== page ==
Welcome to Skilled in the Art. I’m Law.com IP reporter Scott Graham. We have a new, unanimously confirmed USPTO director, and so far he’s made it one day without upsetting patent owners or accused infringers. We’ll see how long that streak keeps going. As always, email me tips on anything IP and find me on Twitter @scottkgraham.
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Will the Real Director Iancu Please Stand Up?
Only 12 1/2 months into the new administration and we already have a permanent USPTO director! Irell & Manella partner Andrei Iancu was confirmed 94-0 by the U.S. Senate in a Monday evening vote. Gene Quinn speculates that Joe Matal, who’s been performing the functions of interim director since Michelle Lee‘s departure last June, will be tapped as deputy director.
Iancu brings exceptional credentials to the job as an IP litigator and managing partner of Irell for six years. But as the slew of congratulatory press releases rolled in Monday night, I couldn’t escape the feeling:
Somebody’s going to be disappointed.
Whether wishful thinking or spin, both sides of the patent reform debate seem convinced that Iancu is their guy.
“Director Iancu has a clear understanding of the importance of strong patent rights and a strong U.S. patent system to American innovation, job creation and competitiveness,” Innovation Alliance’s Brian Pomper crowed.
“We are hopeful Mr. Iancu restores the power of the patent as the engine of American innovation,” U.S. Inventor’s Paul Morinville said.
OK, so Iancu’s going to soften Section 101 guidance and make the Patent Trial and Appeal Board a lot more selective with IPRs? That’s not what United for Patent Reform is expecting.
“American companies of all sizes have come to rely on IPR and other tools to deter litigation abuse and weed out invalid patents,” the organization said in a statement. “We look forward to working with Mr. Iancu to support these essential programs and achieve his goals of improving patent quality.”
This isn’t Iancu’s fault. Only two senators bothered to question him before the Senate Judiciary Committee. So on policy matters, he arrives as a blank canvas. Now a whole bunch of people want to paint on it.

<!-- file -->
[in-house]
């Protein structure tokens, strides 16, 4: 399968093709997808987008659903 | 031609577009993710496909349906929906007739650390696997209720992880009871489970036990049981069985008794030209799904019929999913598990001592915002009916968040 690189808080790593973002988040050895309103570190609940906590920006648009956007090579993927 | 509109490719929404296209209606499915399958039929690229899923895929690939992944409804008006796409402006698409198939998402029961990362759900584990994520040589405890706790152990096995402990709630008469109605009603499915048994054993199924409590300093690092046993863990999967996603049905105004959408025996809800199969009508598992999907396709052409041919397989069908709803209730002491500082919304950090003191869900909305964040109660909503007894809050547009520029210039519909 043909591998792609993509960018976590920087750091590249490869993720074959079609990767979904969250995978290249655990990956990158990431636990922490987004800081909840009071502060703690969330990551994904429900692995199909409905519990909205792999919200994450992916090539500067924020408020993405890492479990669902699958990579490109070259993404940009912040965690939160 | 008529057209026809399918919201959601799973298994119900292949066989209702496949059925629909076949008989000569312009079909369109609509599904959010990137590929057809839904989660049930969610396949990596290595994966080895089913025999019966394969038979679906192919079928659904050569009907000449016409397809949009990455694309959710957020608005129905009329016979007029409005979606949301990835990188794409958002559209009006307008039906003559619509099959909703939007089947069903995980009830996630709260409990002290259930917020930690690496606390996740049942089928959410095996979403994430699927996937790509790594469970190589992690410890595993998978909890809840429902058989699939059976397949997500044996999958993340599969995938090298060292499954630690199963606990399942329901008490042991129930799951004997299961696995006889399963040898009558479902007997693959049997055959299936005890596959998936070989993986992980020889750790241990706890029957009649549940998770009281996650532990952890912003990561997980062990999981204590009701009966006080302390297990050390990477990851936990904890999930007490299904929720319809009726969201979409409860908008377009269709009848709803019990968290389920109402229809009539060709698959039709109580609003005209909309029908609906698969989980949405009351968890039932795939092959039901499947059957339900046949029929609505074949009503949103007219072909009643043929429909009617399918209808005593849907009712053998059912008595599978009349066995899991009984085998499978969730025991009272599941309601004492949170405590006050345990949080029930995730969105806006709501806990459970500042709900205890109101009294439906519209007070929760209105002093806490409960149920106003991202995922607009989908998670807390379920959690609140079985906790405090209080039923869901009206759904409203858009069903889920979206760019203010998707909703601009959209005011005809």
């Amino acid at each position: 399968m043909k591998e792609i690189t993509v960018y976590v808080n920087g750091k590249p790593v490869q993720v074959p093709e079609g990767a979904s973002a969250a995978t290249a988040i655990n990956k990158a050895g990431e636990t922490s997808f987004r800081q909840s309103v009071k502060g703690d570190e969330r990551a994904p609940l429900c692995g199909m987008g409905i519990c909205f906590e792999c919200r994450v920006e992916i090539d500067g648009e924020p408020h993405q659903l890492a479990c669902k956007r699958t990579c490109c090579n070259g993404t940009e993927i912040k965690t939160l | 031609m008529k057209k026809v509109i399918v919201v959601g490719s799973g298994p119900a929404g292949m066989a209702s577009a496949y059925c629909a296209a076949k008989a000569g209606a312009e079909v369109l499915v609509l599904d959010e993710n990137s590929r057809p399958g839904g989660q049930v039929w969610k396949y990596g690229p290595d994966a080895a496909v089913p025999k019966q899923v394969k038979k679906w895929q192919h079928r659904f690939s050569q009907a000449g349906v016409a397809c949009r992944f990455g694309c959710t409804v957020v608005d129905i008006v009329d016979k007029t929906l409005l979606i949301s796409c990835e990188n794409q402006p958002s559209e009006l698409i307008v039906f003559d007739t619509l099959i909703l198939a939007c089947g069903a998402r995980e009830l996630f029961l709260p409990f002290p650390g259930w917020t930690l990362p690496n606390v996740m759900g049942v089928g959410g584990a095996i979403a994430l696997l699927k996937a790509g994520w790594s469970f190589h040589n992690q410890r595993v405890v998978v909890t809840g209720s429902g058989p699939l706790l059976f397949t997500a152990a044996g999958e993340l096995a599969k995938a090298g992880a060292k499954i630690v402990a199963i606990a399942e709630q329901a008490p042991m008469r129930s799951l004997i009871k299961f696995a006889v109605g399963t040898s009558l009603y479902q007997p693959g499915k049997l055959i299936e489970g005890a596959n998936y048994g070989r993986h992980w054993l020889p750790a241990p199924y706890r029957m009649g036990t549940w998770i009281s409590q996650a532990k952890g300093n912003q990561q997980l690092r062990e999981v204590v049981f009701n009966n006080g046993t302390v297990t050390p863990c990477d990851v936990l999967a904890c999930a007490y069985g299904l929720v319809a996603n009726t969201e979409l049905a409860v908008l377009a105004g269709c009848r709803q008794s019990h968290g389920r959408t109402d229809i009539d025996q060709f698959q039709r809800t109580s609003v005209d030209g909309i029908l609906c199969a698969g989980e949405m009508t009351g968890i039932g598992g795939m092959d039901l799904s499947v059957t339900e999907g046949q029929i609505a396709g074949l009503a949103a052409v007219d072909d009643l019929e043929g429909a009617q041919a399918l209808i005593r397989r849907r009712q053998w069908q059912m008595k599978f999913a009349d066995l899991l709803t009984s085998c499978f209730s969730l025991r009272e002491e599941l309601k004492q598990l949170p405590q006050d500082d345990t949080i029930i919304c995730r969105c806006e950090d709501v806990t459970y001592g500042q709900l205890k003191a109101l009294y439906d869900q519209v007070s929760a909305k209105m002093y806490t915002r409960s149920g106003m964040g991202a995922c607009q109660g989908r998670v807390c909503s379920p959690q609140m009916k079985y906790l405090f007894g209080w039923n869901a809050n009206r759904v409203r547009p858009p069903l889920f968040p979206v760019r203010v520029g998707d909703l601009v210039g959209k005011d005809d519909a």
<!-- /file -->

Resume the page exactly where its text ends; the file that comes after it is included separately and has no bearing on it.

Where “It Depends” Turns Out to Be Dispositive
I’ve got a patent geek special for you. Last week U.S. District Judge Barbara Rothstein granted summary judgment to Sanofi in a battle with Genentech and the Washington Research Foundation over genetically engineered yeast cells.
The parties had stipulated that Sanofi did not infringe a patent claim covering a genetically-engineered yeast strain that can produce useful proteins. Instead, Genentech argued that Sanofi was infringing a method claim in the same patent for using the yeast strain to produce the proteins.
But Sanofi argued, and Rothstein agreed, that the method claim necessarily depended on the product claim, and therefore there could be no infringement.
Claim 34 of U.S. Patent 5,919,651 describes “A yeast strain capable of expressing a polypeptide ordinarily exogenous to yeast produced by a process comprising transforming said yeast strain with a DNA transfer vector comprising [certain structural features].”
Genentech argued that claims 35, 36 and 37 are clearly intended to depend on 34. Each begins, “The yeast strain of claim 34, wherein …” But claim 38 uses different language: “A process of producing a polypeptide comprising culturing the yeast strain of claim 34, and recovering said polypeptide.” That shows it wasn’t intended to be a dependent claim, Genentech argued.
Rothstein ruled that under a Federal Circuit precedent involving Monsanto, it’s not the wording of the claim but its substance that determines whether it’s dependent.
“As in Monsanto, claim 38 actually recovers what the referent claim is only capable of producing. Thus, claim 38 only stands if all of the steps of claim 34 have been performed,” Rothstein wrote in Washington Research Foundation v. Sanofi. “Accordingly, the court finds that claim 38 is dependent upon claim 34 pursuant to 35 U.S.C. § 112(d).”